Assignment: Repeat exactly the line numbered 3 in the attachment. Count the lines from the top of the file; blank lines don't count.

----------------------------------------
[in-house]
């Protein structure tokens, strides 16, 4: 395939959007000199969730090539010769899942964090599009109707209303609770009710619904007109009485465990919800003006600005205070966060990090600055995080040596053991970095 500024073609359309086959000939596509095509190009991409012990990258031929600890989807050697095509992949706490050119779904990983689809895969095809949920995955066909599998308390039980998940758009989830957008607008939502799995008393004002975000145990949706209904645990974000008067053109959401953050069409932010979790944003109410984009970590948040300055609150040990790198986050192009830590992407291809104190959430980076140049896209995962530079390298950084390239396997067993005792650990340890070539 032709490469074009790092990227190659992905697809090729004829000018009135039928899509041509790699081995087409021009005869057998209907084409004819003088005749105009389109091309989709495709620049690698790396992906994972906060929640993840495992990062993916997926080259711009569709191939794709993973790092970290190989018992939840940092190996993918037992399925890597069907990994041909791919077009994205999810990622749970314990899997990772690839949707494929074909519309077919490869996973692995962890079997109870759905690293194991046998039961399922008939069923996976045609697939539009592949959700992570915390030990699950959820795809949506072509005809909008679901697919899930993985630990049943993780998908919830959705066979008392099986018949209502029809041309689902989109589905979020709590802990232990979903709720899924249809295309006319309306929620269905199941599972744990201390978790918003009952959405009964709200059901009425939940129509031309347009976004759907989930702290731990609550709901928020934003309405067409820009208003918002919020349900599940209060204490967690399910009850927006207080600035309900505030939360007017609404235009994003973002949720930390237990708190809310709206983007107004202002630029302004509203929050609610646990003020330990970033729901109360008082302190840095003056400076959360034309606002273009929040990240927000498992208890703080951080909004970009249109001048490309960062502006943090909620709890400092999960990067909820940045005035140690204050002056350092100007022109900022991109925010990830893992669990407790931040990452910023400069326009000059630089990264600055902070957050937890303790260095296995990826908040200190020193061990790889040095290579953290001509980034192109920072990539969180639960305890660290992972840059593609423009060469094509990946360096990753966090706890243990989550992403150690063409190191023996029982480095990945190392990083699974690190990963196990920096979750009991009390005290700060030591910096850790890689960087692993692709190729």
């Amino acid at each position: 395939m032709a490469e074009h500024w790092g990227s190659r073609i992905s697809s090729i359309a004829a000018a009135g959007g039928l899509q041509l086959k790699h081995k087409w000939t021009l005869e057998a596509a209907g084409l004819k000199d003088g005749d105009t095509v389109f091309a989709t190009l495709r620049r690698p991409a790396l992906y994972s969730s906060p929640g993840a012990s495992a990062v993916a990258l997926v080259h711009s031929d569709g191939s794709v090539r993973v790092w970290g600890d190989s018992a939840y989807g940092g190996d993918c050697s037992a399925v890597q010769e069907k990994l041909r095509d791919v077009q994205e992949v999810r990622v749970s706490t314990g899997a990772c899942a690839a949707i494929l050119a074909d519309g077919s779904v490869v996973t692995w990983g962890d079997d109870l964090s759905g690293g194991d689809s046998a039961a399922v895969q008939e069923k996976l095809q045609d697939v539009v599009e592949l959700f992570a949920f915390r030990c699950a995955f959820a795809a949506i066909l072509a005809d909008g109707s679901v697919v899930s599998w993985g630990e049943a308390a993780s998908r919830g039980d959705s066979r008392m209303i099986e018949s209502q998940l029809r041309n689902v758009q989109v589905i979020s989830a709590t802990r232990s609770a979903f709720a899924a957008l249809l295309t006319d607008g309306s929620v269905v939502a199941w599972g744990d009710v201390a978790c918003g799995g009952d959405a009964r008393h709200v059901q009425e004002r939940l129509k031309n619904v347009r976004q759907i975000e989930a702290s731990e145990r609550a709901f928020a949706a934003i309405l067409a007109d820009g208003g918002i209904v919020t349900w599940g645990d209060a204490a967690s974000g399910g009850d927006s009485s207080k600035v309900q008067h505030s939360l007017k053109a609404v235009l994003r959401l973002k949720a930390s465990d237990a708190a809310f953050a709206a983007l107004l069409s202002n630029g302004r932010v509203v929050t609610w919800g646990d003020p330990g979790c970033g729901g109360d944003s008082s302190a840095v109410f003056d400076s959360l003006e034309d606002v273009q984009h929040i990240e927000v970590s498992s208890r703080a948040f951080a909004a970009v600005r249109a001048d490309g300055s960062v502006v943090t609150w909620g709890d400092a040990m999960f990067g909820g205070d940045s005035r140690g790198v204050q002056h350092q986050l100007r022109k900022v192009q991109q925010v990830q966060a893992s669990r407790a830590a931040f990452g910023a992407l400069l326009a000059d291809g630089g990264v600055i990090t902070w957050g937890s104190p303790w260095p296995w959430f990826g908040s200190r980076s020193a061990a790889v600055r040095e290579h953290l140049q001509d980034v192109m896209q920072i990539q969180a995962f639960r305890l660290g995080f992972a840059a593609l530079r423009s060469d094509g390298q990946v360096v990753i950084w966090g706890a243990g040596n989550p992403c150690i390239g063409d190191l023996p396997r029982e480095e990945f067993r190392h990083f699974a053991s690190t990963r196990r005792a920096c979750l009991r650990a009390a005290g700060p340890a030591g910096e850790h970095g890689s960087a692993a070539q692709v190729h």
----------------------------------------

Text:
């Amino acid at each position: 395939m032709a490469e074009h500024w790092g990227s190659r073609i992905s697809s090729i359309a004829a000018a009135g959007g039928l899509q041509l086959k790699h081995k087409w000939t021009l005869e057998a596509a209907g084409l004819k000199d003088g005749d105009t095509v389109f091309a989709t190009l495709r620049r690698p991409a790396l992906y994972s969730s906060p929640g993840a012990s495992a990062v993916a990258l997926v080259h711009s031929d569709g191939s794709v090539r993973v790092w970290g600890d190989s018992a939840y989807g940092g190996d993918c050697s037992a399925v890597q010769e069907k990994l041909r095509d791919v077009q994205e992949v999810r990622v749970s706490t314990g899997a990772c899942a690839a949707i494929l050119a074909d519309g077919s779904v490869v996973t692995w990983g962890d079997d109870l964090s759905g690293g194991d689809s046998a039961a399922v895969q008939e069923k996976l095809q045609d697939v539009v599009e592949l959700f992570a949920f915390r030990c699950a995955f959820a795809a949506i066909l072509a005809d909008g109707s679901v697919v899930s599998w993985g630990e049943a308390a993780s998908r919830g039980d959705s066979r008392m209303i099986e018949s209502q998940l029809r041309n689902v758009q989109v589905i979020s989830a709590t802990r232990s609770a979903f709720a899924a957008l249809l295309t006319d607008g309306s929620v269905v939502a199941w599972g744990d009710v201390a978790c918003g799995g009952d959405a009964r008393h709200v059901q009425e004002r939940l129509k031309n619904v347009r976004q759907i975000e989930a702290s731990e145990r609550a709901f928020a949706a934003i309405l067409a007109d820009g208003g918002i209904v919020t349900w599940g645990d209060a204490a967690s974000g399910g009850d927006s009485s207080k600035v309900q008067h505030s939360l007017k053109a609404v235009l994003r959401l973002k949720a930390s465990d237990a708190a809310f953050a709206a983007l107004l069409s202002n630029g302004r932010v509203v929050t609610w919800g646990d003020p330990g979790c970033g729901g109360d944003s008082s302190a840095v109410f003056d400076s959360l003006e034309d606002v273009q984009h929040i990240e927000v970590s498992s208890r703080a948040f951080a909004a970009v600005r249109a001048d490309g300055s960062v502006v943090t609150w909620g709890d400092a040990m999960f990067g909820g205070d940045s005035r140690g790198v204050q002056h350092q986050l100007r022109k900022v192009q991109q925010v990830q966060a893992s669990r407790a830590a931040f990452g910023a992407l400069l326009a000059d291809g630089g990264v600055i990090t902070w957050g937890s104190p303790w260095p296995w959430f990826g908040s200190r980076s020193a061990a790889v600055r040095e290579h953290l140049q001509d980034v192109m896209q920072i990539q969180a995962f639960r305890l660290g995080f992972a840059a593609l530079r423009s060469d094509g390298q990946v360096v990753i950084w966090g706890a243990g040596n989550p992403c150690i390239g063409d190191l023996p396997r029982e480095e990945f067993r190392h990083f699974a053991s690190t990963r196990r005792a920096c979750l009991r650990a009390a005290g700060p340890a030591g910096e850790h970095g890689s960087a692993a070539q692709v190729h």